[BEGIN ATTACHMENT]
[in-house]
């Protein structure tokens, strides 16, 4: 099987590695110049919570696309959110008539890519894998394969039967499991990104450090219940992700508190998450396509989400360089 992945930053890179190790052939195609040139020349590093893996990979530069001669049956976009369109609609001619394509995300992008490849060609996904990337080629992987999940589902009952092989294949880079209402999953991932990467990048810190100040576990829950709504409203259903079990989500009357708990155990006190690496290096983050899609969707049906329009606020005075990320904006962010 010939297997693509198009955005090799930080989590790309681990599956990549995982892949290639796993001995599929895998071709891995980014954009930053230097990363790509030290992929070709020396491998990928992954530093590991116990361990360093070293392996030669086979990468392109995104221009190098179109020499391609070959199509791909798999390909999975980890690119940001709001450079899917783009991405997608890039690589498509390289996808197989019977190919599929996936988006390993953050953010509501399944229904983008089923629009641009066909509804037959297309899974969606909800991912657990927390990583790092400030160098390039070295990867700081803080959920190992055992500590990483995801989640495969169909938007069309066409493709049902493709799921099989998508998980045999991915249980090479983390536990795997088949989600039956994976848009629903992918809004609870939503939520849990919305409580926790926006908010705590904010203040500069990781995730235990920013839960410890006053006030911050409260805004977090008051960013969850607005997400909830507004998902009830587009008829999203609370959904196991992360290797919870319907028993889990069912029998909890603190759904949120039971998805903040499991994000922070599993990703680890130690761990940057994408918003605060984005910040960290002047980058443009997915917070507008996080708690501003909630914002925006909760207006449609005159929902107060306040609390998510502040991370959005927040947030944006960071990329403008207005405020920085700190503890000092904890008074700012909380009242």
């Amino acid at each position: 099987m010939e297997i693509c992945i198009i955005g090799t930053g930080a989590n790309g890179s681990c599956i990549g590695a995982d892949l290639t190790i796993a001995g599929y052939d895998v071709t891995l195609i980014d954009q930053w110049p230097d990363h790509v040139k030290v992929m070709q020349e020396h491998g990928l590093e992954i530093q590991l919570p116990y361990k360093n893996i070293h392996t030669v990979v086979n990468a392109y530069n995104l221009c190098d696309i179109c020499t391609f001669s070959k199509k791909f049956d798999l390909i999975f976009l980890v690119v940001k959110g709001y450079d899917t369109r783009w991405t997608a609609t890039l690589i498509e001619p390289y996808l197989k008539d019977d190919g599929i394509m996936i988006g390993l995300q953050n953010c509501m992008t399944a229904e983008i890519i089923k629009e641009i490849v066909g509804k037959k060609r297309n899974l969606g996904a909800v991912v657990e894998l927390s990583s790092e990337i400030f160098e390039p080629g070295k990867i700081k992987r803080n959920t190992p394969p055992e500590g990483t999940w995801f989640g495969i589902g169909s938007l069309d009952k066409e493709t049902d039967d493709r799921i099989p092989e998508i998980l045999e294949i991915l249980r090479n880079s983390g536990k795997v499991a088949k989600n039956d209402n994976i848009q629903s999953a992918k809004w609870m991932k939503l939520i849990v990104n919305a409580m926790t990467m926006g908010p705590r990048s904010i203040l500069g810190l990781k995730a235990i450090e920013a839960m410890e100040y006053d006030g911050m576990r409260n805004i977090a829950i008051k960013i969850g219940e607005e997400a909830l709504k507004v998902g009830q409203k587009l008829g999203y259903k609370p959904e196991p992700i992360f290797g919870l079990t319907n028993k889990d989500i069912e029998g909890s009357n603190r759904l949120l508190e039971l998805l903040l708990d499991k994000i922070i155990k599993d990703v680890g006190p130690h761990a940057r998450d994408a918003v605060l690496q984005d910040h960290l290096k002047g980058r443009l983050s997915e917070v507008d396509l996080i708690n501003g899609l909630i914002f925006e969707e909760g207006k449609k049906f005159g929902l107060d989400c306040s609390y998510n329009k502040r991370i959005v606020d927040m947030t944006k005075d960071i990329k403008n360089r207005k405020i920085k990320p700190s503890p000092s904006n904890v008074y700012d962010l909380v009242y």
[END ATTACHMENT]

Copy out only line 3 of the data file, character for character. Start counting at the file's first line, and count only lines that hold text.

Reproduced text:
């Amino acid at each position: 099987m010939e297997i693509c992945i198009i955005g090799t930053g930080a989590n790309g890179s681990c599956i990549g590695a995982d892949l290639t190790i796993a001995g599929y052939d895998v071709t891995l195609i980014d954009q930053w110049p230097d990363h790509v040139k030290v992929m070709q020349e020396h491998g990928l590093e992954i530093q590991l919570p116990y361990k360093n893996i070293h392996t030669v990979v086979n990468a392109y530069n995104l221009c190098d696309i179109c020499t391609f001669s070959k199509k791909f049956d798999l390909i999975f976009l980890v690119v940001k959110g709001y450079d899917t369109r783009w991405t997608a609609t890039l690589i498509e001619p390289y996808l197989k008539d019977d190919g599929i394509m996936i988006g390993l995300q953050n953010c509501m992008t399944a229904e983008i890519i089923k629009e641009i490849v066909g509804k037959k060609r297309n899974l969606g996904a909800v991912v657990e894998l927390s990583s790092e990337i400030f160098e390039p080629g070295k990867i700081k992987r803080n959920t190992p394969p055992e500590g990483t999940w995801f989640g495969i589902g169909s938007l069309d009952k066409e493709t049902d039967d493709r799921i099989p092989e998508i998980l045999e294949i991915l249980r090479n880079s983390g536990k795997v499991a088949k989600n039956d209402n994976i848009q629903s999953a992918k809004w609870m991932k939503l939520i849990v990104n919305a409580m926790t990467m926006g908010p705590r990048s904010i203040l500069g810190l990781k995730a235990i450090e920013a839960m410890e100040y006053d006030g911050m576990r409260n805004i977090a829950i008051k960013i969850g219940e607005e997400a909830l709504k507004v998902g009830q409203k587009l008829g999203y259903k609370p959904e196991p992700i992360f290797g919870l079990t319907n028993k889990d989500i069912e029998g909890s009357n603190r759904l949120l508190e039971l998805l903040l708990d499991k994000i922070i155990k599993d990703v680890g006190p130690h761990a940057r998450d994408a918003v605060l690496q984005d910040h960290l290096k002047g980058r443009l983050s997915e917070v507008d396509l996080i708690n501003g899609l909630i914002f925006e969707e909760g207006k449609k049906f005159g929902l107060d989400c306040s609390y998510n329009k502040r991370i959005v606020d927040m947030t944006k005075d960071i990329k403008n360089r207005k405020i920085k990320p700190s503890p000092s904006n904890v008074y700012d962010l909380v009242y």